Putting a halt to head hits
Dr. Charles Tator is taking a three-pronged approach to help reduce the number of concussions in Canadians.

​​​​​​​​​​​​​​​​​Dr. Charles Tator is taking a three-pronged approach to help reduce the number of concussions in Canadians.

Combatting concussions through research, education and policy

Concussions are a serious issue in sport. According to the National Football League, 13.5 per cent more concussions were reported among its players in 2017 over the year before, while Blue Cross Blue Shield found a 43 per cent increase in sports-related concussions between 2010 and 2015. That’s not a surprise to Dr. Charles Tator, director of the Canadian Concussion Centre, an organization based out of the Krembil Brain Institute that conducts concussion-related research.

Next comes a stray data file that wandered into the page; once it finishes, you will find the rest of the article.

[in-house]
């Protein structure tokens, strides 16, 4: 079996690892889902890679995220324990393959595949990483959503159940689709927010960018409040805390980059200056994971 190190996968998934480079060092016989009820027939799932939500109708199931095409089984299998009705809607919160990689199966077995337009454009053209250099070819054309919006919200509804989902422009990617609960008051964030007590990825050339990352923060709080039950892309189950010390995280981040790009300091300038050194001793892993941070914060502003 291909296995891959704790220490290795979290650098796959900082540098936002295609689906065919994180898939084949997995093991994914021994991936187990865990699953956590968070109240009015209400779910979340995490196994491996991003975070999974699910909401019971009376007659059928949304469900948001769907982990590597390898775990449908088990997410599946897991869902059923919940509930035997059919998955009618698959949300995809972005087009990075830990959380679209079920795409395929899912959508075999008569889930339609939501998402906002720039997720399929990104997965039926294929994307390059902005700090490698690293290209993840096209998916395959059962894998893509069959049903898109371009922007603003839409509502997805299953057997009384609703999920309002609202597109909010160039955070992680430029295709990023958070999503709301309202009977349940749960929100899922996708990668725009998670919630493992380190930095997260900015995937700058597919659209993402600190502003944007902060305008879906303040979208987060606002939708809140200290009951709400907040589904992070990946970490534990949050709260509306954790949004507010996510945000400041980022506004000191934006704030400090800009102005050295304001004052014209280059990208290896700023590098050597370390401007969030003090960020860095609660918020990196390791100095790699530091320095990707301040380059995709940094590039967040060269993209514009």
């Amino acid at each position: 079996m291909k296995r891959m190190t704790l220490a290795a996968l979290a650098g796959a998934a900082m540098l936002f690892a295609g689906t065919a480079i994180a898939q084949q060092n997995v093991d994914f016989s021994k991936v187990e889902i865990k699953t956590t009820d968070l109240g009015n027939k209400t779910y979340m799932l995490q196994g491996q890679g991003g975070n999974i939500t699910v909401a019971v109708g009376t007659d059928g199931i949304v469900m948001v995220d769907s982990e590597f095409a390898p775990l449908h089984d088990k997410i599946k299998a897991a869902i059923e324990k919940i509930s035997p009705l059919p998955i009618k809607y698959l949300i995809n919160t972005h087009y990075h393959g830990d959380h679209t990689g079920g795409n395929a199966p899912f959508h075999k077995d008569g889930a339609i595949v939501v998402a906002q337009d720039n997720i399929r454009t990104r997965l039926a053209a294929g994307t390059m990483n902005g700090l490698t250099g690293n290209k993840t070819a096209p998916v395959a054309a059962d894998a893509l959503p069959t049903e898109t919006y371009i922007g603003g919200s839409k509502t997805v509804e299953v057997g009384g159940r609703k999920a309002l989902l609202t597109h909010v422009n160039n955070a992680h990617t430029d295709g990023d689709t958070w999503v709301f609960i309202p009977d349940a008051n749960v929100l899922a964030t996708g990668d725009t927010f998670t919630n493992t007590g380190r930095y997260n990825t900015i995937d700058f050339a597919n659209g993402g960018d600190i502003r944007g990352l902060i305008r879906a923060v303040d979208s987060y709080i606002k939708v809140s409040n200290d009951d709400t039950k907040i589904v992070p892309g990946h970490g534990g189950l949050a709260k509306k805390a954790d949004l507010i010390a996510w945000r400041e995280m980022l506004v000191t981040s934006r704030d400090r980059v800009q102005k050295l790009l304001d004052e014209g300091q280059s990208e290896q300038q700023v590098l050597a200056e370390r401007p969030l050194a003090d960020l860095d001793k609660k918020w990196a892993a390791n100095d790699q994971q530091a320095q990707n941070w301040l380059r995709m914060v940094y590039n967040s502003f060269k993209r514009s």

​“There’s still a lack of awareness and lack of recognition around concussions,” he says. “We want to change that.”

Dr. Tator has made it his mission to reduce the number of concussions in Canada, but unlike other doctors who mostly focus on science, he’s taking a three-pronged approach to his work: Research, education and policy change. Since researchers are just starting to learn how concussions work, it could take time before any treatment is found. That’s why he wants to change laws and raise awareness of what can happen when someone gets hit in the head.​​